(2) comprising an elongated housing (a) having an open top and (b) disposed (1') substantially vertically above the axis of rotation of said panel (2') in substantially parallel relation thereto, and (3') with said open top disposed against the lower face of said panel in substantially sealed relation thereto, and

(3) comprising means for reducing the pressure in said housing,

(i) the width of said housing, chordal to the arch of said panel, being a small fraction of the entire printing stroke of said screen, and

(j) said housing being disposed in position to so engage said panel at a portion of said panel whereat said panel is so pressed against said heat during said printing stroke. 3. Printing apparatus as defined in claim 2, and in which (a) said means for reciprocating said screen includes (1) two gears operatively connected to said panel for oscillation therewith, and (2) two elongated racks (a) operatively connected to said screen in supporting relation thereto, and (b) operatively engaged with said gears for reciprocation thereby during said oscillation of said panel. 4. Printing apparatus as defined in claim 3, and in which (a) said means for holding said screen in upwardly spaced relation include (1) a supporting frame (a) mounted on said racks for movement therewith, and (b) operatively connected to said screen in supporting relation thereto, (b) said screen is pivotally connected to said frame,

and (c) said last-mentioned means includes means mounted on said frame and operatively connected to said screen for pivoting said screen upwardly relative to said frame into said upwardly spaced position.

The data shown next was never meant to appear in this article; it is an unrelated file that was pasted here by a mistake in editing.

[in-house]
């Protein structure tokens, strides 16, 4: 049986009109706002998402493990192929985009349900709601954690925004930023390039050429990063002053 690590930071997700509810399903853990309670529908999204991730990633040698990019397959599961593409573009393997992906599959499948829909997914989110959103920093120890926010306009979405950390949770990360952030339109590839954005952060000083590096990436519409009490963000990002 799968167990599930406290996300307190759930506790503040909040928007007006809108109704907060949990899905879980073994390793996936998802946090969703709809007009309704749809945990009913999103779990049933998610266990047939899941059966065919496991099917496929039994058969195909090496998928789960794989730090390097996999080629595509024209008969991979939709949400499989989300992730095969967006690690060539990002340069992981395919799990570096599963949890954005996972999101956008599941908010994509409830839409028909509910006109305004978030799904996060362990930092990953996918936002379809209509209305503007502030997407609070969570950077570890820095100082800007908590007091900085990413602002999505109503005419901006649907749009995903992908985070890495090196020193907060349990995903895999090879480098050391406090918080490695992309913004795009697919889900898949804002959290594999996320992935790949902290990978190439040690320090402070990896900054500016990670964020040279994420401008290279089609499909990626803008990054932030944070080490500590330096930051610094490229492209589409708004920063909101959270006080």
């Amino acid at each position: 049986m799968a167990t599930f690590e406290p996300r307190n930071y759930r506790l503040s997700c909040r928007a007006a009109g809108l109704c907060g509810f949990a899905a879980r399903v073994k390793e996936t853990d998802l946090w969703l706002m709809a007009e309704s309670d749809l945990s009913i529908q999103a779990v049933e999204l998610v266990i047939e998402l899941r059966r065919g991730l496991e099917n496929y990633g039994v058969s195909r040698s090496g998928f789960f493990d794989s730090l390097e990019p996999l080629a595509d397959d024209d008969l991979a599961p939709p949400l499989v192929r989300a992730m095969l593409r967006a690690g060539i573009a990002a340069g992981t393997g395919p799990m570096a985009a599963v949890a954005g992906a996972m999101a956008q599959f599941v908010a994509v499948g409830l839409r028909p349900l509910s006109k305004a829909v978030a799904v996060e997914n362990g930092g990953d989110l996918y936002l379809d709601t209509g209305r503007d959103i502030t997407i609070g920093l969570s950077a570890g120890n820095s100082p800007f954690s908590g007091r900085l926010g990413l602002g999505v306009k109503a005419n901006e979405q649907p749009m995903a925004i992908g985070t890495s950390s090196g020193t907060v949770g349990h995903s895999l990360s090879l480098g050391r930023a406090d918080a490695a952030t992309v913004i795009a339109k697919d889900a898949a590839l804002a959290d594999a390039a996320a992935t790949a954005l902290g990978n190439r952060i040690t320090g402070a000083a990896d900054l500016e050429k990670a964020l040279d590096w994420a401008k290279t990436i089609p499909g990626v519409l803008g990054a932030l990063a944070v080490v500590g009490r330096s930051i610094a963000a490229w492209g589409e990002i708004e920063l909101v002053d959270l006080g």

References Cited by the Examiner UNITED STATES PATENTS 1,546,834 7/1925 Harrington 101--129 1,742,249 1/1930 Hamlin 101126 2,419,694 4/ 1947 Shuttleworth et al. 10l-129 2,866,405 12/1958 Black 101-126 2,892,398 6/1959 Sutlilf 101-126 2,918,866 12/1959 Reed 101--126 3,078,792 2/1963 Kerstan 101-124 3,129,442 4/1964 Leckie 101126 X 3,137,230 6/1964 Ichinose 101123 X FOREIGN PATENTS 518,036 2/1940 Great Britain.

DAVID KLEIN, Primary Examiner.

WILLIAM B. PENN, Examiner.

Patent Citations
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Referenced by
Citing PatentFiling datePublication dateApplicantTitle
US3511213 *Jun 24, 1965May 12, 1970Mccorquodale Colour DisplayApplication of liquid colours to paper card or other smooth surfaces
US3632382 *Jul 15, 1969Jan 4, 1972Mccorquodale Colour DisplayApplication of liquid colors to paper card or other smooth surfaces
US3972284 *Mar 5, 1974Aug 3, 1976Bell Dale JNeedle point printing apparatus
US4649817 *Nov 2, 1984Mar 17, 1987Smith Michael SStencil manufacturing and printing process
US4747211 *Jun 5, 1987May 31, 1988Sheldahl, Inc.Subjecting the bore in substrate to force of vacuum applied through a vacuum diffusion barrier
US4843961 *Mar 12, 1987Jul 4, 1989Smith Michael SStencil printing with vacuum support frame
US5050498 *Jun 26, 1989Sep 24, 1991Smith Michael SStencil manufacturing and printing process and apparatus
US5582104 *Nov 29, 1993Dec 10, 1996Printron, Inc.Apparatus and process for screen printing
US6089150 *Sep 24, 1998Jul 18, 2000Riso Kagaku CorporationStencil printing machine with conveying means having suction
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Classifications
U.S. Classification101/126, 101/129
International ClassificationB41F15/08
Cooperative ClassificationB41F15/0827
European ClassificationB41F15/08A4C
Legal Events
DateCodeEventDescription
Feb 11, 1981ASAssignment
Owner name: BURKE COMMUNICATION INDUSTRIES, INC.
Free format text: CHANGE OF NAME;ASSIGNOR:POSTER PRODUCTS, INC.;REEL/FRAME:003828/0619
Effective date: 19810108